I'm glad slowing your travel speed down helped out.

    Leave a comment:


  • welder_one
    replied
    Originally posted by SundownIII View Post
    Welder_One

    Still think the problem stems from gas coverage. Wrong mix, not enough flow, or too much air movement. Seems like a lot of splatter in and adjacent to the bead. If I didn't know better, I'd almost say it looks like you're using C25 for a covering gas.
    the shield gas used is 100% argon. i did try another piece today and brought the weld curtains close and turned off the fan. i did not change the porosity, it also didnt take long at all for the safety officer to threaten me with a write up for welding with the exhaust fan off...lol even in the dead of winter i have to run the fans. the spatter that is present on the weld bead and sides came of with a hand brush. i did slow my travel speed down and that seemed to kill the porosity. i have 790 of these stobs to make for disney in orlando. i was trying to move too fast i guess. i will post more pics of the new coupons, after they come back from x-ray.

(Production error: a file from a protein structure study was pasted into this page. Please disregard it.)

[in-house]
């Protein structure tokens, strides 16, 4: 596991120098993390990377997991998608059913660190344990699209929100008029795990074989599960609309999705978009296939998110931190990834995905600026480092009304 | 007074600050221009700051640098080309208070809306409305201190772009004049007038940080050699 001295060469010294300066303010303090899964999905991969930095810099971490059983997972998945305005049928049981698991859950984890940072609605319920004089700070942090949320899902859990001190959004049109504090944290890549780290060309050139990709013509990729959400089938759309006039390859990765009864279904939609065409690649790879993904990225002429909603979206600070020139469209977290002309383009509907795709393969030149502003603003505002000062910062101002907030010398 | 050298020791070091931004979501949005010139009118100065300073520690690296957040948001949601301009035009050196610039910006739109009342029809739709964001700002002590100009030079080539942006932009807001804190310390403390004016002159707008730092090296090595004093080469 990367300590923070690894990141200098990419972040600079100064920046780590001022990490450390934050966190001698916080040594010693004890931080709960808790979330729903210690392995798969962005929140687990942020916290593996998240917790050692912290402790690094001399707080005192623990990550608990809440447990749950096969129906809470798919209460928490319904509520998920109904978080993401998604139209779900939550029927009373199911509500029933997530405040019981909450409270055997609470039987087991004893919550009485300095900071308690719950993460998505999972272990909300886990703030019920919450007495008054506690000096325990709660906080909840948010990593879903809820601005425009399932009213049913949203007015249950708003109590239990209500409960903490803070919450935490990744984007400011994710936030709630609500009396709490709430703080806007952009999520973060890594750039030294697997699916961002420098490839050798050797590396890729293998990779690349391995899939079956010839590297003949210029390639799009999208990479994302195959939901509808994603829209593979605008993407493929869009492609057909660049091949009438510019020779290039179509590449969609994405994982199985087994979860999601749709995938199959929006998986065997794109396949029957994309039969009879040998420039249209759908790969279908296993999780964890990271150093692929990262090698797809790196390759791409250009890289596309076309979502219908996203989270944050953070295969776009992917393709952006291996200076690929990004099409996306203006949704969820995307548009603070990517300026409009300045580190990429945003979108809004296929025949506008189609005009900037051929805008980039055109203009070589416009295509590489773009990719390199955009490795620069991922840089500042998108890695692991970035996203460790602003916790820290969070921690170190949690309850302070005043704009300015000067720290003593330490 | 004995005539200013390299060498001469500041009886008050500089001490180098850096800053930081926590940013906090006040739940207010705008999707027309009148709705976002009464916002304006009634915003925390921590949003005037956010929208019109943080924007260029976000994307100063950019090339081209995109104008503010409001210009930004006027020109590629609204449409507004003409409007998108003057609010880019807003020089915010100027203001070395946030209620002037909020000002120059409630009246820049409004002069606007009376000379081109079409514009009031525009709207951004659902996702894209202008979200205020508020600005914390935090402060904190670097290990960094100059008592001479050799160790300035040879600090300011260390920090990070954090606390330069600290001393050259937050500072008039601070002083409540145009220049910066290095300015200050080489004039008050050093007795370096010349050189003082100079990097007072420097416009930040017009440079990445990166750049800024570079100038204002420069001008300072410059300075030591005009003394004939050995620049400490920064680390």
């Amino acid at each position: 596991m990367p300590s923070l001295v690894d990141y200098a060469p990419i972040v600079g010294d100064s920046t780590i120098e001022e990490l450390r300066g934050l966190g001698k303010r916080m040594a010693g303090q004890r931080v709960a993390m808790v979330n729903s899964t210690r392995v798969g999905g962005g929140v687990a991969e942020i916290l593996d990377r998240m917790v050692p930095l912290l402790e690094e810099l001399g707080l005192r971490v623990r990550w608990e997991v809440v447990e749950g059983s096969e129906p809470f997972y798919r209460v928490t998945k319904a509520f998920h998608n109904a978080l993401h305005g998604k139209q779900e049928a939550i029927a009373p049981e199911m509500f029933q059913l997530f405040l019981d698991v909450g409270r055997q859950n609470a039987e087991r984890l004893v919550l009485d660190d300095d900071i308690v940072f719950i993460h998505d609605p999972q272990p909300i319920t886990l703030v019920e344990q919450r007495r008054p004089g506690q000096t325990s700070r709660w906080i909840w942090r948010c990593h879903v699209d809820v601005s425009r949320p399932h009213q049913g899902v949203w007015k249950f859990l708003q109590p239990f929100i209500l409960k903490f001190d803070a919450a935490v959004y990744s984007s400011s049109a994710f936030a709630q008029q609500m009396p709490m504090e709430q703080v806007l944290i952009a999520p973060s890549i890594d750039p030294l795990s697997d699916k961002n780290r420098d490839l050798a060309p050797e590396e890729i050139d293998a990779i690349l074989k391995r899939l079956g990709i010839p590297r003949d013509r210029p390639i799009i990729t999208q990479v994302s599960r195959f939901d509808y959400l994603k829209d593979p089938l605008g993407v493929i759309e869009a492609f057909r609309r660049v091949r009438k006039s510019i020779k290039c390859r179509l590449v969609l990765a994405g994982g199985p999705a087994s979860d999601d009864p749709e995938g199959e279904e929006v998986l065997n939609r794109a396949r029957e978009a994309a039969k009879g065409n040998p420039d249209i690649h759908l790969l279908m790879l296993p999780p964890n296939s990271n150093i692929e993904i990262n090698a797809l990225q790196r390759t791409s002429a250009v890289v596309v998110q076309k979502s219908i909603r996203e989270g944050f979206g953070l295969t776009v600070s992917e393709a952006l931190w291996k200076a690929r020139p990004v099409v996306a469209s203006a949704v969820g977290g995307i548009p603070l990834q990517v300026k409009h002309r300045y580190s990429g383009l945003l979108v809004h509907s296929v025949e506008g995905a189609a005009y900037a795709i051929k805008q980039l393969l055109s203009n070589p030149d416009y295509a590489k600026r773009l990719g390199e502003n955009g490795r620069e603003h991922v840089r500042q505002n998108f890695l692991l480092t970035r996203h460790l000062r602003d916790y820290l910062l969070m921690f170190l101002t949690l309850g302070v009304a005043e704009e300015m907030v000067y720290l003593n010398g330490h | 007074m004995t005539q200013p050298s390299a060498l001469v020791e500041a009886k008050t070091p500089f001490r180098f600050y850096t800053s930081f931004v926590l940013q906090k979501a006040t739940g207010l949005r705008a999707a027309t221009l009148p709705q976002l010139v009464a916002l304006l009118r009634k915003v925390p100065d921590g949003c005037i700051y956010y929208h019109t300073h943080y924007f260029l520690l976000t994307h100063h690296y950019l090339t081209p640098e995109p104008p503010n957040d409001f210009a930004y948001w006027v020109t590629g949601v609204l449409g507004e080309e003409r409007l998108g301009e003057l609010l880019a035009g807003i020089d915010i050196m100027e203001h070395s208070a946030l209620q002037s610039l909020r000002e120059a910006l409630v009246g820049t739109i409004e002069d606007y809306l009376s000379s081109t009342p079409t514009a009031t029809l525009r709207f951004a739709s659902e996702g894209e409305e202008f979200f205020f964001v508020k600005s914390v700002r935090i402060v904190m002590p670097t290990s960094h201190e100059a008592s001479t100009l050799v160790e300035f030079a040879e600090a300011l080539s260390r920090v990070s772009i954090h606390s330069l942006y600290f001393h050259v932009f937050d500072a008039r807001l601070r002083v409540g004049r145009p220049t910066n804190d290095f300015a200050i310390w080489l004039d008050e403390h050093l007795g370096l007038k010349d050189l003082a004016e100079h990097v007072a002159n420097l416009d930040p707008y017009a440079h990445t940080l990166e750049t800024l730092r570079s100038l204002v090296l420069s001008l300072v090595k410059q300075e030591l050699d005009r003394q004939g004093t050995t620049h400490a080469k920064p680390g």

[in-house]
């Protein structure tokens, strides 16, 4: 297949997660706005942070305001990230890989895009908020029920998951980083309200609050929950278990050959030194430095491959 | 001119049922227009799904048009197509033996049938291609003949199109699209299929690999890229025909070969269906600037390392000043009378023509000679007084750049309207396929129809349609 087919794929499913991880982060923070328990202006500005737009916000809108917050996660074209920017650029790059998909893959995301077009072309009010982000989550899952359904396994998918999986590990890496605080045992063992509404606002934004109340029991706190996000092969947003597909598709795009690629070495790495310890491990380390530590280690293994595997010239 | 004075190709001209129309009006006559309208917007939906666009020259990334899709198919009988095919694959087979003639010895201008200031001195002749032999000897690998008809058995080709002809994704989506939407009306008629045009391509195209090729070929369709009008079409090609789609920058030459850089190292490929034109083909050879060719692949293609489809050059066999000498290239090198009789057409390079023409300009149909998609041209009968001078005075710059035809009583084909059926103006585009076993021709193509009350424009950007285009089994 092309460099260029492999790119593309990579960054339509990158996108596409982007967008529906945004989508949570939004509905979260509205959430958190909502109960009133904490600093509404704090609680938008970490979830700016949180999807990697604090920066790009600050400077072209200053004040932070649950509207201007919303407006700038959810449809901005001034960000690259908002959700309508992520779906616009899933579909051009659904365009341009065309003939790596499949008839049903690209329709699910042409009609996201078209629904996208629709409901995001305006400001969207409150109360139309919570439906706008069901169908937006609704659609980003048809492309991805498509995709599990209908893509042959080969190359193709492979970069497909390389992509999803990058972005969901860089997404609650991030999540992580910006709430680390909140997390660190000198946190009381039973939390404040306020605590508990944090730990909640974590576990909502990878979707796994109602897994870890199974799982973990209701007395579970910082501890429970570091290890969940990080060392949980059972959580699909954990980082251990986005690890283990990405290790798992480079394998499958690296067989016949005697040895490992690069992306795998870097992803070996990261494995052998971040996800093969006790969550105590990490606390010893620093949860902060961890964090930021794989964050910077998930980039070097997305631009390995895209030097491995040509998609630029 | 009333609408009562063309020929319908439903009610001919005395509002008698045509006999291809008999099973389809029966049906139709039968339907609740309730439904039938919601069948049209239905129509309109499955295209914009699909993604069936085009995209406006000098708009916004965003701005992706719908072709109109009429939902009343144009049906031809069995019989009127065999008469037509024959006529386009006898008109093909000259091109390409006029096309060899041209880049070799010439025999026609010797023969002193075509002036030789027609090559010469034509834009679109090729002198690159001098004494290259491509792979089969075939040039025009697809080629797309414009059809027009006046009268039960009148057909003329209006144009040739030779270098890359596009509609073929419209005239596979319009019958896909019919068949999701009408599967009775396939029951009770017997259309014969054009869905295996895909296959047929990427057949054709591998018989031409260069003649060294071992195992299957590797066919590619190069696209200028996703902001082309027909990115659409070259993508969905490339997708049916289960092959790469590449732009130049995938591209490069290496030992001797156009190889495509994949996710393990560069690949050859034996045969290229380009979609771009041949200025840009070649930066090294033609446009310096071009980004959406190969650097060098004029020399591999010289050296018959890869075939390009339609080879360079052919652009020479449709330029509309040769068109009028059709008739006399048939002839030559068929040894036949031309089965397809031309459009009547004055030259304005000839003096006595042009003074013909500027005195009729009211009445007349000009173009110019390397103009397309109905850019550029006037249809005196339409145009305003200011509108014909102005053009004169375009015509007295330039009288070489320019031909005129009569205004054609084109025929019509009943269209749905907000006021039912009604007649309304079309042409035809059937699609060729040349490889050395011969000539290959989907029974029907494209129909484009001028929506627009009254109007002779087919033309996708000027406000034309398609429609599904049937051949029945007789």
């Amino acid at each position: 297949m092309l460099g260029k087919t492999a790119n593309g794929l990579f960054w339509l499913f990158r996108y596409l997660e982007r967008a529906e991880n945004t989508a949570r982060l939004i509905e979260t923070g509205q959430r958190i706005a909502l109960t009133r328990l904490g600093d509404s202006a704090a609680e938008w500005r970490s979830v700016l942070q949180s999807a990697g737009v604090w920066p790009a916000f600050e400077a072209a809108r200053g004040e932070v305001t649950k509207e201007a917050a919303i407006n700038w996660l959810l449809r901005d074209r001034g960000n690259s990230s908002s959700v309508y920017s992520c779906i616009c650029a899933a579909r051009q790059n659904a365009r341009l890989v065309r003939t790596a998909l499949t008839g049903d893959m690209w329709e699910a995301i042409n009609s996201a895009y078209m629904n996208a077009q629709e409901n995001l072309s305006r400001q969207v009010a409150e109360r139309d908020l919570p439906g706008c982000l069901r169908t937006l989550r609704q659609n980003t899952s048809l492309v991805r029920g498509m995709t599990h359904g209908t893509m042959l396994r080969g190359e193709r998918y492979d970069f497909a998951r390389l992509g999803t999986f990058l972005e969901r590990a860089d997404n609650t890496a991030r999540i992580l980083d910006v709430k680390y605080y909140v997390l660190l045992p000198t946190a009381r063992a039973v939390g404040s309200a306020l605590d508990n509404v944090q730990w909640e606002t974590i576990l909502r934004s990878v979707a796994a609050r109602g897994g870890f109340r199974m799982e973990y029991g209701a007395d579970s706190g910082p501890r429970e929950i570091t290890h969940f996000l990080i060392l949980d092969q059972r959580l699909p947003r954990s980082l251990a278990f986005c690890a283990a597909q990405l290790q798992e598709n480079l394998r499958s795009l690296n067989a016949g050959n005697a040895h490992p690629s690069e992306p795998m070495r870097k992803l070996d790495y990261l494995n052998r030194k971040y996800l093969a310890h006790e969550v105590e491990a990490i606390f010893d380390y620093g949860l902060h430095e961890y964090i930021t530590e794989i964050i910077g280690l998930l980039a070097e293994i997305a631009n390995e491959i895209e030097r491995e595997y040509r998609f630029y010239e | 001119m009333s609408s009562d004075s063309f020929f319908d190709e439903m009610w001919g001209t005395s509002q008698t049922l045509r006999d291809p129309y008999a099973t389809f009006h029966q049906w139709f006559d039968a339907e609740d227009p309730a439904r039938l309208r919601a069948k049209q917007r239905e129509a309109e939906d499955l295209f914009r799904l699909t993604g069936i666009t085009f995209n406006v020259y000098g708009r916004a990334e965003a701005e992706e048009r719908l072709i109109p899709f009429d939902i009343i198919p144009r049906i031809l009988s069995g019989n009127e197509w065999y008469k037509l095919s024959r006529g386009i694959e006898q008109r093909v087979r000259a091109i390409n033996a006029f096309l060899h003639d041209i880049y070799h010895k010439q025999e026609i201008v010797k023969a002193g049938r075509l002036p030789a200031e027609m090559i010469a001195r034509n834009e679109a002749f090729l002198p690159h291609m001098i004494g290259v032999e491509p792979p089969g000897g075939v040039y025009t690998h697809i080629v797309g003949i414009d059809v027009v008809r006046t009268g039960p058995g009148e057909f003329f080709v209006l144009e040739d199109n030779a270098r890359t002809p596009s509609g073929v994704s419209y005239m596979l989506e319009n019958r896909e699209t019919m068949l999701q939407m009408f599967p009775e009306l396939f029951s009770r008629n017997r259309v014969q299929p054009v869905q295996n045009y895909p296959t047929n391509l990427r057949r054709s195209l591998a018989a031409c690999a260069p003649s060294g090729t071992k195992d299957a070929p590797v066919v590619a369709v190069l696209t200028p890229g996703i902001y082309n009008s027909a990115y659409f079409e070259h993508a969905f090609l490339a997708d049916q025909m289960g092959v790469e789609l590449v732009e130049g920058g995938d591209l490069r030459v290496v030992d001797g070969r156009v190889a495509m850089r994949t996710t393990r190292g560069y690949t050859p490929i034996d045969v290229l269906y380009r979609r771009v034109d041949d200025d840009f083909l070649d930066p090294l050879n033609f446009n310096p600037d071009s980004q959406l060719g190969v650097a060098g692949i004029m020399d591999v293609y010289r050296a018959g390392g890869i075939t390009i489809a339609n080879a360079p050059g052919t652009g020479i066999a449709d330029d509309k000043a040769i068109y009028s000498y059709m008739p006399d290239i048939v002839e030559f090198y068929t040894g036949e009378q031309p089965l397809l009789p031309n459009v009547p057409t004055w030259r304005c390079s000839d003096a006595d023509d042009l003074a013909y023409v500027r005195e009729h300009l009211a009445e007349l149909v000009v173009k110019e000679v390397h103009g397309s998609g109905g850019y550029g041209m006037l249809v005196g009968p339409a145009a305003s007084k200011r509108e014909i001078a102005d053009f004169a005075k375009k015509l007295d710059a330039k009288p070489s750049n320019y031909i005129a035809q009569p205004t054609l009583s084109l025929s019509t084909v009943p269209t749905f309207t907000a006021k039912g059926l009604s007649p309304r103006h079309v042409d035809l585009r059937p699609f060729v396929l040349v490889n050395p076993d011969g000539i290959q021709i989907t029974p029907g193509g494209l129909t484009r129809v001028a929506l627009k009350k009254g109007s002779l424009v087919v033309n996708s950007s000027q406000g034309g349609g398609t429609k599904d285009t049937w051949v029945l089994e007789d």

i still dont know what worm tracking is though...

    Leave a comment:


  • BWS29128
    replied
    Now, SundownIII...don't go accusin' the poor guy of makin' one of MY mistakes!!!

    Leave a comment:


  • SundownIII
    replied
    Welder_One

    Still think the problem stems from gas coverage. Wrong mix, not enough flow, or too much air movement. Seems like a lot of splatter in and adjacent to the bead. If I didn't know better, I'd almost say it looks like you're using C25 for a covering gas.